For FINRA member firms, the regulator’s annual examination priorities letter provides guidance and insight firms can use to check their preparedness to weather an examination. In its 2020 Risk Monitoring and Exam Priorities Letter, FINRA identified several focus areas for the coming year, including both new and familiar topics.
There are several new priorities FINRA intends to incorporate into its 2020 exam cycle, including Reg BI and Form CRS, communications with the public, and cash management and bank sweep programs.
Regulation Best Interest (Reg BI) and Form CRS (Client Relationship Summary)
Reg BI, the best interest standard for broker-dealers’ and associated persons’ recommendations to retail investors, takes effect June 30, 2020. If your firm is examined during the first half of 2020, expect FINRA to focus on your preparedness to meet the requirements of the rule.
For firms visited by FINRA after June 30, the regulator will examine the adequacy of procedures and training, whether the firm is implementing a best interest standard, whether recommendations to retail clients are made with care, skill, and costs, whether reasonably available alternatives are considered, the firm’s safeguards against excessive trading, how the firm is handling Reg BI disclosure requirements, the provision of Form CRS to clients, and supervision.
Communication with the Public
While communication with the public is a perennial exam favorite, FINRA indicated that in 2020, it intends to focus on communications related to retail private placement transactions, as well as to firms’ use of digital communications channels to correspond with clients and prospects.
- Private Placement Retail Communications. FINRA will review processes, policies, and procedures for the review, approval, supervision, and distribution of communications aimed at retail investors regarding private placement securities.
- Digital Communications. Firms’ reliance on, and use of, digital communications and social media to communicate with clients is on the rise. In its 2020 exams, FINRA will evaluate how firms are using, supervising, and retaining such communications.
Cash Management and Bank Sweep Programs
In its exam priorities letter, FINRA identified potential concerns with cash management services and sweep programs for affiliated mutual funds or bank funds. In 2020, firm examinations will include reviews of documentation and disclosure, including alternative options available to investors and the risks inherent with such funds and programs.
This year’s exam letter also includes several focus areas firms will likely recognize from previous years’ letters, including the following:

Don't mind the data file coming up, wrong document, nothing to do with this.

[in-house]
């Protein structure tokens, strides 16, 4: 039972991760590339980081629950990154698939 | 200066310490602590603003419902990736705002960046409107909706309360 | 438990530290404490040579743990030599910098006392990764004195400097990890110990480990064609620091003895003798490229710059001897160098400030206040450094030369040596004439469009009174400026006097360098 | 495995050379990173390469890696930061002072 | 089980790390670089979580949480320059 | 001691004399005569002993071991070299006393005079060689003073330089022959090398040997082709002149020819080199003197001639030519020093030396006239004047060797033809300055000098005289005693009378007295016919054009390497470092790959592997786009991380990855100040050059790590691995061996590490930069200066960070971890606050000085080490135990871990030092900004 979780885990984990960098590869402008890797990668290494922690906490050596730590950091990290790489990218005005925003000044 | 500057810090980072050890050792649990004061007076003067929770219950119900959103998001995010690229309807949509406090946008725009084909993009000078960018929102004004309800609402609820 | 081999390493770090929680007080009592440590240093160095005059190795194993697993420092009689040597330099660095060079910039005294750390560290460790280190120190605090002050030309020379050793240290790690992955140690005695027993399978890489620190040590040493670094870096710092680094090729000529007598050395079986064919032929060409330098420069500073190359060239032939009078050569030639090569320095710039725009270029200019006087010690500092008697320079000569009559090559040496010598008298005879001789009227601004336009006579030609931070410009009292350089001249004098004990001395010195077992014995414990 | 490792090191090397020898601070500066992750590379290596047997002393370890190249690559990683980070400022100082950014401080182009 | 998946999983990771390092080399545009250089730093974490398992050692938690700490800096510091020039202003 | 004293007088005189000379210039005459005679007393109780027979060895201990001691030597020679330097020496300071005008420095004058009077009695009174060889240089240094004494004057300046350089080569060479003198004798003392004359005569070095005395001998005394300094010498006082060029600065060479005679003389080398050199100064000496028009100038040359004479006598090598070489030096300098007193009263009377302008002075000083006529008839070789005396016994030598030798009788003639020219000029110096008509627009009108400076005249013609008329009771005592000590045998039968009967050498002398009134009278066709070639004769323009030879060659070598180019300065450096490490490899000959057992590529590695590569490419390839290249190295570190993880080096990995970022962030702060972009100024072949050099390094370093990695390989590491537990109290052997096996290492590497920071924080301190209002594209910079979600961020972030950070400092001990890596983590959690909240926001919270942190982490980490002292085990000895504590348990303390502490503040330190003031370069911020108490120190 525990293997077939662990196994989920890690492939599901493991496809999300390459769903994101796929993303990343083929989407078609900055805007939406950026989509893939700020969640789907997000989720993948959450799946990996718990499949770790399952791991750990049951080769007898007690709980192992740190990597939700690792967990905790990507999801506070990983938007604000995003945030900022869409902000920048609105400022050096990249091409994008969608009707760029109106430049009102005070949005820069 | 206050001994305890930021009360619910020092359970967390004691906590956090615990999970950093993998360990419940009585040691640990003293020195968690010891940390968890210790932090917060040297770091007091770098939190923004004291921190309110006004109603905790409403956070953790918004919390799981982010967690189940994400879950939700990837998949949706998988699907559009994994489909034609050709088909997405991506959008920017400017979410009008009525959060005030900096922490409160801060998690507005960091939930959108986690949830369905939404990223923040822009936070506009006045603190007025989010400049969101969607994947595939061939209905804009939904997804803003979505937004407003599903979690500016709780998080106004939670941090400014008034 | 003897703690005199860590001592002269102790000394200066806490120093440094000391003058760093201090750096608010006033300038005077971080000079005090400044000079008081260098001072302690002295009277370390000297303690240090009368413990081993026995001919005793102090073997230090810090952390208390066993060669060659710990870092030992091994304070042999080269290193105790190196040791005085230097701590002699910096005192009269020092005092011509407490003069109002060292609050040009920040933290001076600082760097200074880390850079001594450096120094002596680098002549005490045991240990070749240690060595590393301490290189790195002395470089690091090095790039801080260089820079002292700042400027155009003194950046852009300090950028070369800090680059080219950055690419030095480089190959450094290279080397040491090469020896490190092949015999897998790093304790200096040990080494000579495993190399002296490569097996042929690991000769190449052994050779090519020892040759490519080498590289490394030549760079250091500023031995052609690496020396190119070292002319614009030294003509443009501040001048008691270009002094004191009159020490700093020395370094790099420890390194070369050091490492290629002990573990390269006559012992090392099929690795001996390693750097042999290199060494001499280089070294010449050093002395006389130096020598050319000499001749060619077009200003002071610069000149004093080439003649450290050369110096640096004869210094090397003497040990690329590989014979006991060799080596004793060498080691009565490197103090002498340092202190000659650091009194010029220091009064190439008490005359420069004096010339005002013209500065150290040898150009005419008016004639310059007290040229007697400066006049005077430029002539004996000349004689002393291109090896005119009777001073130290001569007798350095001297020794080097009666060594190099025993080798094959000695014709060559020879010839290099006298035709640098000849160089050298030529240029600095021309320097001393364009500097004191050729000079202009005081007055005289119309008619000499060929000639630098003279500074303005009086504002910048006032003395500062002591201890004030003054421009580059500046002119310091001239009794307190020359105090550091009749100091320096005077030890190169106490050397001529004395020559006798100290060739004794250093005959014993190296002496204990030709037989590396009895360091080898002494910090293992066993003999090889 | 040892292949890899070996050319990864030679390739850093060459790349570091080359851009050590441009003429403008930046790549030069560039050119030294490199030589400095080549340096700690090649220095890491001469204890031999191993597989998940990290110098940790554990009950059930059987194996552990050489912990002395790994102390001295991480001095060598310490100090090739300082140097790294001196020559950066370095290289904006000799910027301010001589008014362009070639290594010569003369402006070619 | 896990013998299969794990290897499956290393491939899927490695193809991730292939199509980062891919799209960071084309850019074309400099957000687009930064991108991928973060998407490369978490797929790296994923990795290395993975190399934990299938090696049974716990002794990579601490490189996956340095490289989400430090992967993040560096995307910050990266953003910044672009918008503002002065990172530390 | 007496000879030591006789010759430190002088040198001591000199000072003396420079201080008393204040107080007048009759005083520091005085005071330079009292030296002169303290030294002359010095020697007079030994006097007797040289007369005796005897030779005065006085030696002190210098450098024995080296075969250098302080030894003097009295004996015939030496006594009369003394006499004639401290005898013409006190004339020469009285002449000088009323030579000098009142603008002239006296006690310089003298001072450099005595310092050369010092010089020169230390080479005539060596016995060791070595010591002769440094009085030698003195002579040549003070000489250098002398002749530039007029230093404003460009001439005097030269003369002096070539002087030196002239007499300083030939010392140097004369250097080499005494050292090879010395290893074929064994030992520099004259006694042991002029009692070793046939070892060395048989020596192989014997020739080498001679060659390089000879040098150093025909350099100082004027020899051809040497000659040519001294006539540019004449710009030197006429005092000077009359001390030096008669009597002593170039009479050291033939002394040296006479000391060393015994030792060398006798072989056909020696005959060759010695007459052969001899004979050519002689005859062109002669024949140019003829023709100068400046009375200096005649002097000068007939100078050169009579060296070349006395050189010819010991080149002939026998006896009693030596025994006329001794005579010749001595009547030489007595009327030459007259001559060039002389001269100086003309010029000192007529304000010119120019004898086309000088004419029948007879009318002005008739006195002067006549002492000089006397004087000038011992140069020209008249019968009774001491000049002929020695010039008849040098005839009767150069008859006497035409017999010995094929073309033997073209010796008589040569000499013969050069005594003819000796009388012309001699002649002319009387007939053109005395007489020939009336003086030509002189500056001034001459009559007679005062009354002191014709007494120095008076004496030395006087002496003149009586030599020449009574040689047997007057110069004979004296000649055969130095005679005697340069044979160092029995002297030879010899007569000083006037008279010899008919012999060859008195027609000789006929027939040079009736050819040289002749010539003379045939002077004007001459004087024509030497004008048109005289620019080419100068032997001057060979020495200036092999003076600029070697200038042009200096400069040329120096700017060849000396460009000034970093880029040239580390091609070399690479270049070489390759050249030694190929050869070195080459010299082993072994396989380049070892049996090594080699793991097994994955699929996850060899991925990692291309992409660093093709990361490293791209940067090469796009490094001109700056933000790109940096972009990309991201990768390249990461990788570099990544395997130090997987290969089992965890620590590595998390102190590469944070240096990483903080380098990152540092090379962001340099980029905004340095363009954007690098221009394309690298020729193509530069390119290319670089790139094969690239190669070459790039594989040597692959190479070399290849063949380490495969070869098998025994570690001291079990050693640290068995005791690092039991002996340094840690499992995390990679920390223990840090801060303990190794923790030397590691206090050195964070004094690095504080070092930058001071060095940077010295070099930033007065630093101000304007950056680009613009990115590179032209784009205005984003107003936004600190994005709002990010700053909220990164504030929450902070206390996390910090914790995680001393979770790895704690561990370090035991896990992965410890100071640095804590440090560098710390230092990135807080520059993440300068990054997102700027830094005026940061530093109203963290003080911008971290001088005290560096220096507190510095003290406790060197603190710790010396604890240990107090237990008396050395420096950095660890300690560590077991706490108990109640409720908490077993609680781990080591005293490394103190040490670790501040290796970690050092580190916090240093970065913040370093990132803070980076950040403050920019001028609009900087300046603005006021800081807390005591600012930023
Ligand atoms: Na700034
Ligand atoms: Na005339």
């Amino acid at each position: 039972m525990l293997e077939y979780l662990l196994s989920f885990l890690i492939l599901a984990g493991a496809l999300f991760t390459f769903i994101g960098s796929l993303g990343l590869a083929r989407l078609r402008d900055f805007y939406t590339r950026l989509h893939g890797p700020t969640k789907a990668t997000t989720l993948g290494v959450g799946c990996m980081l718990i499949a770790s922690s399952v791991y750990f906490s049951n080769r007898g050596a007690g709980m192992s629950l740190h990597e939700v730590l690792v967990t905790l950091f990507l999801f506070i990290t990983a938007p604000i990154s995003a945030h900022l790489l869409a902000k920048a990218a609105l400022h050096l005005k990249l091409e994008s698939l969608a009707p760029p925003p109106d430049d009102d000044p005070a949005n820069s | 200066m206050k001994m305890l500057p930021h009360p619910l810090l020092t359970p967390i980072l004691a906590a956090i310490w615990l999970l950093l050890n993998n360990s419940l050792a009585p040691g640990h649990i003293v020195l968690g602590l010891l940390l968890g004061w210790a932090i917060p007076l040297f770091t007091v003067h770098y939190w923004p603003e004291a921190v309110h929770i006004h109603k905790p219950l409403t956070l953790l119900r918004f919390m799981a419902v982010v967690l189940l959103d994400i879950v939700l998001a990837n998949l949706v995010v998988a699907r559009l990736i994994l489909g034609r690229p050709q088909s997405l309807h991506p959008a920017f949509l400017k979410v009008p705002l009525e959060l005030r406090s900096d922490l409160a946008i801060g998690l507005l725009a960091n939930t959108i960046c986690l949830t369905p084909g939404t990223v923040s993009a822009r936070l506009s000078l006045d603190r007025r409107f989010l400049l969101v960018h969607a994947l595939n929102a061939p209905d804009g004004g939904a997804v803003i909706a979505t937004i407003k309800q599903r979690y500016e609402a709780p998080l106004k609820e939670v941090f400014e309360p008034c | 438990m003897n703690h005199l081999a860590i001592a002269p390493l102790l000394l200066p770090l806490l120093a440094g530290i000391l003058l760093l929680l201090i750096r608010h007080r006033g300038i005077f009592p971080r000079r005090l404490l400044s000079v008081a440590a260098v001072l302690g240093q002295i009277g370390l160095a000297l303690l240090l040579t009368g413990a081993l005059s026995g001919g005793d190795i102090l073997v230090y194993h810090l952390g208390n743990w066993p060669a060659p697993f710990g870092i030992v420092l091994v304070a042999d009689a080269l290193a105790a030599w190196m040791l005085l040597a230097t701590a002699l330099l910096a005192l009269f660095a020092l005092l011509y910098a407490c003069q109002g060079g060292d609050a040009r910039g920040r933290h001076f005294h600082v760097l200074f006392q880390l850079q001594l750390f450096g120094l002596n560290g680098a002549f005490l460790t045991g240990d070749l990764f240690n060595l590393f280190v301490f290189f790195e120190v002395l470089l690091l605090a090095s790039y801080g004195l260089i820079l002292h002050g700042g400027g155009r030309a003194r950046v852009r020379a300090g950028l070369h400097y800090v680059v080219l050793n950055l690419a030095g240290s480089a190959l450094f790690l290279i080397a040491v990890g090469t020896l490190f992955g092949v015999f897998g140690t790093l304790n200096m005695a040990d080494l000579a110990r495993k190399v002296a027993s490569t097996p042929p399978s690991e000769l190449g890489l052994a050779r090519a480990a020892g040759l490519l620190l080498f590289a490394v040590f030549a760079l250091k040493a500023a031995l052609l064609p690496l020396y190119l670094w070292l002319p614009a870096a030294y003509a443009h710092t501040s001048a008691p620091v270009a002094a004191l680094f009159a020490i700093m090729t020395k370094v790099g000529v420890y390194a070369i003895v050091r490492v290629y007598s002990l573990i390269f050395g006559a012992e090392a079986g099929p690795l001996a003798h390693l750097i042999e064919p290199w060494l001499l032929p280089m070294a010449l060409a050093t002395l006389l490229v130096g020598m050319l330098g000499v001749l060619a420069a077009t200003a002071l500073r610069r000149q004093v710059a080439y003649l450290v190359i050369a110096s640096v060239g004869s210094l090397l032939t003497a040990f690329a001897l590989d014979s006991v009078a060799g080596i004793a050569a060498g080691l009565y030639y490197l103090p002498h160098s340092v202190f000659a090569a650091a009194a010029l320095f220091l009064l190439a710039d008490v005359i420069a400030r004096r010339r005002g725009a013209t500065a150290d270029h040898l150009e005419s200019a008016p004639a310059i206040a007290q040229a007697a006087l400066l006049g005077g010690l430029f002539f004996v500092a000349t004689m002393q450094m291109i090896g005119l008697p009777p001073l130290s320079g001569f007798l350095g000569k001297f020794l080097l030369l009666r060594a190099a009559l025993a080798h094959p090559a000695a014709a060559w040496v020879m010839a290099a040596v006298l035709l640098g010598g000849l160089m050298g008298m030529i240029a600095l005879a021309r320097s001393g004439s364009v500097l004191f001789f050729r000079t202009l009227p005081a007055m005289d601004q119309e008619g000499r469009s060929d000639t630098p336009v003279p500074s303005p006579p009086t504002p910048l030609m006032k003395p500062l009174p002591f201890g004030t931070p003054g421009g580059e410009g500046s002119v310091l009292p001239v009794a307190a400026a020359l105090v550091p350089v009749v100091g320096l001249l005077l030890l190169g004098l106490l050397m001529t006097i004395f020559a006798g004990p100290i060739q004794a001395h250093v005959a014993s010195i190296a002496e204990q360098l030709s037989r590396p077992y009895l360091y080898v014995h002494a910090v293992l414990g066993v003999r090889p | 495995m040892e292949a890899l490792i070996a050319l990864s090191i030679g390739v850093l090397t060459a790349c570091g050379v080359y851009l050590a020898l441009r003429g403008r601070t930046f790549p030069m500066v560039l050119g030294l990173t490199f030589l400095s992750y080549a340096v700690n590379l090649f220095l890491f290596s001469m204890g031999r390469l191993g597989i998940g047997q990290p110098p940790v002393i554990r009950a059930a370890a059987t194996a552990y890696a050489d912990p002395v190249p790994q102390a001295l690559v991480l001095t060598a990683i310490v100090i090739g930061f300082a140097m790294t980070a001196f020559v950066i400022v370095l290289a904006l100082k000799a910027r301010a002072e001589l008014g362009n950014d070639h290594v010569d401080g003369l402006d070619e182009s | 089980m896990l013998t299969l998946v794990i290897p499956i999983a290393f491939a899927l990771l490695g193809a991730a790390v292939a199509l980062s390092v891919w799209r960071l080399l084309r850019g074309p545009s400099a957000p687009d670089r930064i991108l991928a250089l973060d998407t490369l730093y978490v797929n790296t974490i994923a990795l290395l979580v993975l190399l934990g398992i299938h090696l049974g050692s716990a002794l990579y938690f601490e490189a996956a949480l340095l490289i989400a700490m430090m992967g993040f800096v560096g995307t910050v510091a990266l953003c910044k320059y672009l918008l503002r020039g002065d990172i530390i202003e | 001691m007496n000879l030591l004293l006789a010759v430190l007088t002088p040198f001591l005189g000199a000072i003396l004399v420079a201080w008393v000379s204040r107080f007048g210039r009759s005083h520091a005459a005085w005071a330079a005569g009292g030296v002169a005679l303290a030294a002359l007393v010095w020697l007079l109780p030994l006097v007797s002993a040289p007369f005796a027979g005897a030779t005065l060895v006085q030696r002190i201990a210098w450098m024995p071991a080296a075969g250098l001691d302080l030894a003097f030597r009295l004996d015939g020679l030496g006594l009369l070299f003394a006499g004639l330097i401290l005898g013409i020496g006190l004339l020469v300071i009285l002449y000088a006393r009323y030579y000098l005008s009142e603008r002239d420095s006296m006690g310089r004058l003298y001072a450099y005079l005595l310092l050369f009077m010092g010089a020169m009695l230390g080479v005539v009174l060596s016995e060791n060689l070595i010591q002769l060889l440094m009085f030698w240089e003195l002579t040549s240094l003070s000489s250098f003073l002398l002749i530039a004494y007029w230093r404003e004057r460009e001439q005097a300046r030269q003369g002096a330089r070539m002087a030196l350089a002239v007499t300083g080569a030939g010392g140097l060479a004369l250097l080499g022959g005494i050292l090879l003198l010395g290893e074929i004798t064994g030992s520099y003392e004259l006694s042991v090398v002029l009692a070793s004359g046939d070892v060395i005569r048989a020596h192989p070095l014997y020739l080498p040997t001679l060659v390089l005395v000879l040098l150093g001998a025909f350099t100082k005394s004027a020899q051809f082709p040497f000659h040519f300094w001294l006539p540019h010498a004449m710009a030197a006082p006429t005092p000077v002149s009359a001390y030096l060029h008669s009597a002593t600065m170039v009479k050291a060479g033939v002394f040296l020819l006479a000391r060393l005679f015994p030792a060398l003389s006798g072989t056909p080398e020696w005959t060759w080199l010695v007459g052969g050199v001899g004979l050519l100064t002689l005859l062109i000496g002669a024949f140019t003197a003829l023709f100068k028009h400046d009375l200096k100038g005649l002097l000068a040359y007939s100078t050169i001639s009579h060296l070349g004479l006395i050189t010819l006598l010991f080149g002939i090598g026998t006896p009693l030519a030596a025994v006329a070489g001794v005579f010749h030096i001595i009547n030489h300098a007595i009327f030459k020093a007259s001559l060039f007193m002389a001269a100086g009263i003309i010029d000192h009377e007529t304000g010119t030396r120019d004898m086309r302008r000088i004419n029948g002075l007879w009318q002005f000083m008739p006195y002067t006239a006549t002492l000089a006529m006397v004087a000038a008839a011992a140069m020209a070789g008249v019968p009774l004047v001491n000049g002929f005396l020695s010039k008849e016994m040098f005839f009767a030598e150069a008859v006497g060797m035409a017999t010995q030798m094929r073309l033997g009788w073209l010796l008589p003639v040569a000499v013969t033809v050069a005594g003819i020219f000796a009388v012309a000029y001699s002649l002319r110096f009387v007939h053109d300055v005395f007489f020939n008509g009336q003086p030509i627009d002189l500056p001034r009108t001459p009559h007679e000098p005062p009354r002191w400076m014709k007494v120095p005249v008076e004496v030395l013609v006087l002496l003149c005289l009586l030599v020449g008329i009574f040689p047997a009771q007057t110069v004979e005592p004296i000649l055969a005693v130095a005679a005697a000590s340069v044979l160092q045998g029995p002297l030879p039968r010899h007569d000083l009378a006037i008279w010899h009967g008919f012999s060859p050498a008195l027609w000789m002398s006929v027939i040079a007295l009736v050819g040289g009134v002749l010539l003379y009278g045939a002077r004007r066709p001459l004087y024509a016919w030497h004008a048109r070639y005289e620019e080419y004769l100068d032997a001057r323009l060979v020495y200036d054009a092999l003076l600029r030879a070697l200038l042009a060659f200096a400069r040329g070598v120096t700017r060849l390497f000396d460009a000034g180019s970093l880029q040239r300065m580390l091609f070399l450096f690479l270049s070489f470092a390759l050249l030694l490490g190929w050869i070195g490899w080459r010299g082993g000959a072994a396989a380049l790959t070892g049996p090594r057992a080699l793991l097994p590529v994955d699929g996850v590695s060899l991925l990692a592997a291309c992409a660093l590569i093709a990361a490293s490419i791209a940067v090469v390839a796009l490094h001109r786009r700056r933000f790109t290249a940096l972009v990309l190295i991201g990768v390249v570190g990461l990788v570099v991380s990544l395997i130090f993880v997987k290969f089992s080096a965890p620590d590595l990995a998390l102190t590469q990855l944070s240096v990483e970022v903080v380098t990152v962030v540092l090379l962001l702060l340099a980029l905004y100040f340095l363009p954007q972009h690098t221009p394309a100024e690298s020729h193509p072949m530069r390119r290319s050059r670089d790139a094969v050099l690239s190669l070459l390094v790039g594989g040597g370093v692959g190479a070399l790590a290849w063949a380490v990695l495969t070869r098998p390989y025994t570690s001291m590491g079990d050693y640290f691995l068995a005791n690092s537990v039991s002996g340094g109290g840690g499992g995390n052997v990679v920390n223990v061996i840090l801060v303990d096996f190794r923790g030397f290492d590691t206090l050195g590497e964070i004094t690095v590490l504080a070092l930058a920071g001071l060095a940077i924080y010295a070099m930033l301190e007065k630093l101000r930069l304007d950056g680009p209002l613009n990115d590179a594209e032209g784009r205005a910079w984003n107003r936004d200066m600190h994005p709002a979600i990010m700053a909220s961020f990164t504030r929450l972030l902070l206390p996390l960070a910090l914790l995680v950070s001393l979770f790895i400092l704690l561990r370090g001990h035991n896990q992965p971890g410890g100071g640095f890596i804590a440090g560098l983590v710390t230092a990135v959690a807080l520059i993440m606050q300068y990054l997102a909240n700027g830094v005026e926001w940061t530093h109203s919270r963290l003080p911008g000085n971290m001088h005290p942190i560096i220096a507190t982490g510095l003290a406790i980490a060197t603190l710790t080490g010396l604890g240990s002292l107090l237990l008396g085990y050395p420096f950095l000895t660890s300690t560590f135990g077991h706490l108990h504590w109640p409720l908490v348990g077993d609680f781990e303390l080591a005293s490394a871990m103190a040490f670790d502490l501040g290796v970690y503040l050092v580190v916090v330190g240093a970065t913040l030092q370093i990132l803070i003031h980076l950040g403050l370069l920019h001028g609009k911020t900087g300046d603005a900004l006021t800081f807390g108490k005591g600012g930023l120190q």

- Cybersecurity. As the risk of cyber attacks is ever-present, FINRA will review firm’s policies and procedures to assess their effectiveness at protecting customer information.
- Best Execution. If your firm is examined in 2020, FINRA will focus on potential conflicts of interest in order routing, odd-lot activity, policies and procedures related to treasury securities, best execution for options, and disclosures.
- Sales Practice Risks and Supervision. Sales practices and supervision are always included in FINRA examinations. In 2020, firms should be prepared to demonstrate their efforts related to trading authorization, complex products, private placements, variable annuities, as well as risk mitigation and supervision related to senior investors.
- Digital Assets and Cryptocurrency. As interest in cryptocurrency on the part of both investors and firms continues to grow, FINRA will again focus efforts on reviewing firms’ CMA filings, marketing materials, and disclosures.
- Regulatory Technology. As firms’ reliance on technology increases, FINRA will seek to evaluate the effectiveness of firms’ systems, including how well such systems help firms manage their regulatory obligations and how effective the systems are at protecting investors’ information.
Is Your Firm Prepared for a FINRA Exam in 2020?
While the annual exam priorities list can be a helpful tool for firms, it is important to remember that the list is not intended to be comprehensive. When FINRA examines registrants this year, it will look at information and address perceived concerns in other areas as well. Still, compliance officers can check their firms’ compliance efforts against the priorities identified, using the letter to bolster efforts in the listed focus areas.
Please note that the review areas identified in this blog post are not all-inclusive; FINRA member firms are encouraged to review FINRA’s letter in its entirety to identify any other identified focus areas that may be applicable, given the firm’s products and service offerings.
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